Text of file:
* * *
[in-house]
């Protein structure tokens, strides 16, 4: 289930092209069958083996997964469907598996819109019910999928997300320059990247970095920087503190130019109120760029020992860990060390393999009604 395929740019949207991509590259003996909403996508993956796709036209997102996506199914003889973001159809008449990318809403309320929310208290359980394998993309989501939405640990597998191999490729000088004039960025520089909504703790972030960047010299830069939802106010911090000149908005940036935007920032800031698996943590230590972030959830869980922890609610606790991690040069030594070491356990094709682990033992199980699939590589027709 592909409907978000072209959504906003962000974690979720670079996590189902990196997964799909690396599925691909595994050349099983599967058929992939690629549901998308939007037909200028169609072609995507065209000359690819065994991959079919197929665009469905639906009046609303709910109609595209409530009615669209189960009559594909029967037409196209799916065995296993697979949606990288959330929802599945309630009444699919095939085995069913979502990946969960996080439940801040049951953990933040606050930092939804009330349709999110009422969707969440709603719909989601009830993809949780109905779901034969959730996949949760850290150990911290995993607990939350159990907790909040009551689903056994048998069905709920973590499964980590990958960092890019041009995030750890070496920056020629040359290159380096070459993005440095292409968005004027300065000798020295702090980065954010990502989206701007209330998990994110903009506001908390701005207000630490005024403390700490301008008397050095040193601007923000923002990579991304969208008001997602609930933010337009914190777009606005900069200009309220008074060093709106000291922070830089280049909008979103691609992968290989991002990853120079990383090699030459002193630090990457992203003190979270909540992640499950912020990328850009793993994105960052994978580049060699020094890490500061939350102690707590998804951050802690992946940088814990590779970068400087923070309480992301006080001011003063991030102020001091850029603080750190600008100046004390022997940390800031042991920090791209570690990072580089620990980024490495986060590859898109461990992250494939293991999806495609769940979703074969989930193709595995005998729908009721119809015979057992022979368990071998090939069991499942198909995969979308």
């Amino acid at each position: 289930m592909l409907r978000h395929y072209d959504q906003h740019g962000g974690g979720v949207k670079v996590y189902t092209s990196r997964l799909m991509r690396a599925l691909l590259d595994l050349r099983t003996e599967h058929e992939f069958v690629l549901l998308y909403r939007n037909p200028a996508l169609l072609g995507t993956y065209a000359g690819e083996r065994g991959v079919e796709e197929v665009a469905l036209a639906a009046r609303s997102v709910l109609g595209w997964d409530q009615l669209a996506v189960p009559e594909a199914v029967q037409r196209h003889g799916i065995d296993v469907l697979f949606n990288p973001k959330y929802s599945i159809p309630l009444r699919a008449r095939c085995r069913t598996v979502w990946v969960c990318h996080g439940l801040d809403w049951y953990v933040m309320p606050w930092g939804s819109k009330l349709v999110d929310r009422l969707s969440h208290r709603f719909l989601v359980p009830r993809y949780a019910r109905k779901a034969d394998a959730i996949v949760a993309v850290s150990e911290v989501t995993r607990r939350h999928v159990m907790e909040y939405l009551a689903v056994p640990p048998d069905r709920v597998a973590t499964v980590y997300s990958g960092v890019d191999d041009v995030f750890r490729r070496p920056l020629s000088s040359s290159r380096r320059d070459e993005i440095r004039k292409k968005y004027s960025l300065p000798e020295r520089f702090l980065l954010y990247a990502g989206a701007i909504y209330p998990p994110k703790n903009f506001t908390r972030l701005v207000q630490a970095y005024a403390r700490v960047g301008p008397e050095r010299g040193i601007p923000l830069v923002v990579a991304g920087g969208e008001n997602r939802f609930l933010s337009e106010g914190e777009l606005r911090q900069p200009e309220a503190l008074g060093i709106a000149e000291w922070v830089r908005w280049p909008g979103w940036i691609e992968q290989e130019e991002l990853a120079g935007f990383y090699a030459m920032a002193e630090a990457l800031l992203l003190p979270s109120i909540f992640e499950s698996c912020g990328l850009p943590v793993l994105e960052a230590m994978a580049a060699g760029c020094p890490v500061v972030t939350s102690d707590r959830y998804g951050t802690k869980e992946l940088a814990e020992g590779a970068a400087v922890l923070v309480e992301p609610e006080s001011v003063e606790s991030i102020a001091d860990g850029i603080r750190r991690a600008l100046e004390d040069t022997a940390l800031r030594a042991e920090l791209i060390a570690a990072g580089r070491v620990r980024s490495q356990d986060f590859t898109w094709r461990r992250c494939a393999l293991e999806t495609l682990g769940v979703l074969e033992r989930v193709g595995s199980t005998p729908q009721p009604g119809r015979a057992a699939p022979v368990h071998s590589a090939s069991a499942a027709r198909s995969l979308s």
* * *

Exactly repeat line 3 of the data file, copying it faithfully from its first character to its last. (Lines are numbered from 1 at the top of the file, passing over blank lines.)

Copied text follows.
């Amino acid at each position: 289930m592909l409907r978000h395929y072209d959504q906003h740019g962000g974690g979720v949207k670079v996590y189902t092209s990196r997964l799909m991509r690396a599925l691909l590259d595994l050349r099983t003996e599967h058929e992939f069958v690629l549901l998308y909403r939007n037909p200028a996508l169609l072609g995507t993956y065209a000359g690819e083996r065994g991959v079919e796709e197929v665009a469905l036209a639906a009046r609303s997102v709910l109609g595209w997964d409530q009615l669209a996506v189960p009559e594909a199914v029967q037409r196209h003889g799916i065995d296993v469907l697979f949606n990288p973001k959330y929802s599945i159809p309630l009444r699919a008449r095939c085995r069913t598996v979502w990946v969960c990318h996080g439940l801040d809403w049951y953990v933040m309320p606050w930092g939804s819109k009330l349709v999110d929310r009422l969707s969440h208290r709603f719909l989601v359980p009830r993809y949780a019910r109905k779901a034969d394998a959730i996949v949760a993309v850290s150990e911290v989501t995993r607990r939350h999928v159990m907790e909040y939405l009551a689903v056994p640990p048998d069905r709920v597998a973590t499964v980590y997300s990958g960092v890019d191999d041009v995030f750890r490729r070496p920056l020629s000088s040359s290159r380096r320059d070459e993005i440095r004039k292409k968005y004027s960025l300065p000798e020295r520089f702090l980065l954010y990247a990502g989206a701007i909504y209330p998990p994110k703790n903009f506001t908390r972030l701005v207000q630490a970095y005024a403390r700490v960047g301008p008397e050095r010299g040193i601007p923000l830069v923002v990579a991304g920087g969208e008001n997602r939802f609930l933010s337009e106010g914190e777009l606005r911090q900069p200009e309220a503190l008074g060093i709106a000149e000291w922070v830089r908005w280049p909008g979103w940036i691609e992968q290989e130019e991002l990853a120079g935007f990383y090699a030459m920032a002193e630090a990457l800031l992203l003190p979270s109120i909540f992640e499950s698996c912020g990328l850009p943590v793993l994105e960052a230590m994978a580049a060699g760029c020094p890490v500061v972030t939350s102690d707590r959830y998804g951050t802690k869980e992946l940088a814990e020992g590779a970068a400087v922890l923070v309480e992301p609610e006080s001011v003063e606790s991030i102020a001091d860990g850029i603080r750190r991690a600008l100046e004390d040069t022997a940390l800031r030594a042991e920090l791209i060390a570690a990072g580089r070491v620990r980024s490495q356990d986060f590859t898109w094709r461990r992250c494939a393999l293991e999806t495609l682990g769940v979703l074969e033992r989930v193709g595995s199980t005998p729908q009721p009604g119809r015979a057992a699939p022979v368990h071998s590589a090939s069991a499942a027709r198909s995969l979308s």